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Title:Identification of a Domain on the Alpha 5 Integrin Subunit Implicated in Cell Spreading and Signaling
Author(s):Cao, Zuojun
Doctoral Committee Chair(s):Horwitz, Alan F.
Department / Program:Biochemistry
Discipline:Biochemistry
Degree Granting Institution:University of Illinois at Urbana-Champaign
Degree:Ph.D.
Genre:Dissertation
Subject(s):Biology, Molecular
Abstract:The alpha5beta1 integrin is a cell surface receptor for fibronectin. The primary sites at which the alpha5beta1 integrin interacts with fibronectin (Fn) are the RGD (Arg-Gly-Asp) amino acid sequence and PHSRN (Phe-His-Ser-Arg-Asn) synergy sequence. Based on previous crosslinking studies, sequence alignment, predicted conformation, and intron-exon boundaries, we identified a 144-residue region (223--367) on the alpha5 subunit as a putative binding region and divided it into four subdomains named domains I, II, III and IV. Chimeric receptors were prepared in which sequences on the alpha5 subunit were exchanged with the corresponding sequences on the alpha6 subunit, which is specific for laminin and does not bind via an RGD sequence. The mutated human alpha5 integrin gene was transfected into CHO B2 cells. Only chimeras of domains III or IV expressed on the cell surface. Both of these chimeras decreased the adhesion, spreading, focal contact assembly and migration on Fn. However, the mutants were recognized by a library of 4 adhesion and non adhesion perturbing MAbs suggesting that the phenotypic changes were not due to a major conformational change. The fibronectin RGD and PHSRN recognition remained almost intact. Finally, the affinity of soluble fibronectin to cells via the alpha5beta1 receptor decreased by only about 3 fold. This decrease is substantially less than the observed effects on migration and spreading, which were not altered by changes in substrate concentration. Thus, the alteration in binding sites does not easily account for the changes in cell spreading and focal adhesion assembly. The tyrosine phosphorylation and focal adhesion assembly that are seen when cells expressing the wild type alpha5 receptor adhere to fibronectin were inhibited in cells expressing the chimeric receptors. Therefore, while we cannot exclude the possibility that domains III and IV may participate indirectly in ligand binding, our results suggest that the chimeras of these domains likely interrupt alpha5-mediated conformational signaling.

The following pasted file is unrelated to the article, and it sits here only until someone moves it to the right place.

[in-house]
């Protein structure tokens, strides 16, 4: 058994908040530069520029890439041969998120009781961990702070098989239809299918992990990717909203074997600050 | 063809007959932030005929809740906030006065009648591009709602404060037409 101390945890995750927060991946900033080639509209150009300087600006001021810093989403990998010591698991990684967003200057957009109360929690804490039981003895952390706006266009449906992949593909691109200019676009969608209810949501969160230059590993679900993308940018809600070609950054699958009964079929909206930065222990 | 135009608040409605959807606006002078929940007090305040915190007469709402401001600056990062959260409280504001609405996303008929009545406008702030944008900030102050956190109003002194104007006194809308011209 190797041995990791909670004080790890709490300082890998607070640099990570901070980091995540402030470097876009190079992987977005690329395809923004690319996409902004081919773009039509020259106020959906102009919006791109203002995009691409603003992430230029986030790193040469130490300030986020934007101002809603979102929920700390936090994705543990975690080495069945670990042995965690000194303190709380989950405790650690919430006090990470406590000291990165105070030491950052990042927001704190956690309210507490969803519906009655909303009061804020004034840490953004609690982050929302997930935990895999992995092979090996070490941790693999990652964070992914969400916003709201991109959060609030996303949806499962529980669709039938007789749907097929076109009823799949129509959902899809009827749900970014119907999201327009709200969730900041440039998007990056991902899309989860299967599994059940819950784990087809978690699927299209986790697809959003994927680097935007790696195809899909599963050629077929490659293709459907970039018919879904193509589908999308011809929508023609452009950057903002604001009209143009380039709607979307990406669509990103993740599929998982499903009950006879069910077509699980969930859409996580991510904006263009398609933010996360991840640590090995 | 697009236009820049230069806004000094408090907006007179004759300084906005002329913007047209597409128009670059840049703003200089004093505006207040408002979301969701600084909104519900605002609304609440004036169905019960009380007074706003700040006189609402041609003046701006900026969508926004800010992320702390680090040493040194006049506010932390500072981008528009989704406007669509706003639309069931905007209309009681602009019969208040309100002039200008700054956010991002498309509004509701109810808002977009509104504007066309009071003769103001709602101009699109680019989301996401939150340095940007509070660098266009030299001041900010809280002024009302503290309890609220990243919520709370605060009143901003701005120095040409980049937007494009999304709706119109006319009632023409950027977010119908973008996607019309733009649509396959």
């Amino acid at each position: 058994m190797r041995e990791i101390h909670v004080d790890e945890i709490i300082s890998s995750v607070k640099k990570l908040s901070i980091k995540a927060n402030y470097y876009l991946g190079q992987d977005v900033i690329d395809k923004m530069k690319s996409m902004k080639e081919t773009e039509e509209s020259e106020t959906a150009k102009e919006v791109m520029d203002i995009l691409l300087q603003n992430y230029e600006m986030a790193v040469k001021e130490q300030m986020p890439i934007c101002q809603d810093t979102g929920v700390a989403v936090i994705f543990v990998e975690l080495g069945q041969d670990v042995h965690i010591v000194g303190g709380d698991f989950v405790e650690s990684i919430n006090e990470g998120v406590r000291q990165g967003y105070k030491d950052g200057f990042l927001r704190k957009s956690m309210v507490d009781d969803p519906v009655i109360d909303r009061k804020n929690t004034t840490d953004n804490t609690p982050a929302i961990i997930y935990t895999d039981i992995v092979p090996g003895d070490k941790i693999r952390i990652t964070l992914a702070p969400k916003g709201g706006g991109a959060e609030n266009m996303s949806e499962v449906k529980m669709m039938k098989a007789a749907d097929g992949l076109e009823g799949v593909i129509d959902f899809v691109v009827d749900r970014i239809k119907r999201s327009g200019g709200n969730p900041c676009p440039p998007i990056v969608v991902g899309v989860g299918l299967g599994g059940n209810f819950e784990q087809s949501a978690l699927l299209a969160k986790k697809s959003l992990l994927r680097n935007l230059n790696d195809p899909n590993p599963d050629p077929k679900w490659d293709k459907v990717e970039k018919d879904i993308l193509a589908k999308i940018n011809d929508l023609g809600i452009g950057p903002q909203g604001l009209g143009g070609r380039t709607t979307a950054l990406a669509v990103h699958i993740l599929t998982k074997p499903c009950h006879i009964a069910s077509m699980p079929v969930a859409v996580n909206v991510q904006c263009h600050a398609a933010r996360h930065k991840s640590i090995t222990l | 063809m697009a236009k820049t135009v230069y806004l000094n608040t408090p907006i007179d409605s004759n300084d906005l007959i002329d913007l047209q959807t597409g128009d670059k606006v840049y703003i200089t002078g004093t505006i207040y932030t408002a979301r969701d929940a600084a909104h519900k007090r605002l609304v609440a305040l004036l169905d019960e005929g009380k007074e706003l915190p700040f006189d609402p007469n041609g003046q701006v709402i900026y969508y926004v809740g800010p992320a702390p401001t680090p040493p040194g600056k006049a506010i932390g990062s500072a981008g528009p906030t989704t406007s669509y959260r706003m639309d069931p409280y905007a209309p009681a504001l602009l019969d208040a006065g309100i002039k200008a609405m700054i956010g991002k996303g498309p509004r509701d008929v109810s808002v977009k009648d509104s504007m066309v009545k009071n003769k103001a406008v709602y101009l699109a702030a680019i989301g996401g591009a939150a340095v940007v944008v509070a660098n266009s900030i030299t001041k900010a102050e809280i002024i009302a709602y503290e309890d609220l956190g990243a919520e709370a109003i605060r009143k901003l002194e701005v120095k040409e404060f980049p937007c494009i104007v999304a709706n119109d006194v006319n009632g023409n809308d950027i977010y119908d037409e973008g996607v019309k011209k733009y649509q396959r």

Issue Date:1999
Type:Text
Language:English
Description:137 p.
Thesis (Ph.D.)--University of Illinois at Urbana-Champaign, 1999.
URI:http://hdl.handle.net/2142/84907
Other Identifier(s):(MiAaPQ)AAI9952980
Date Available in IDEALS:2015-09-25
Date Deposited:1999


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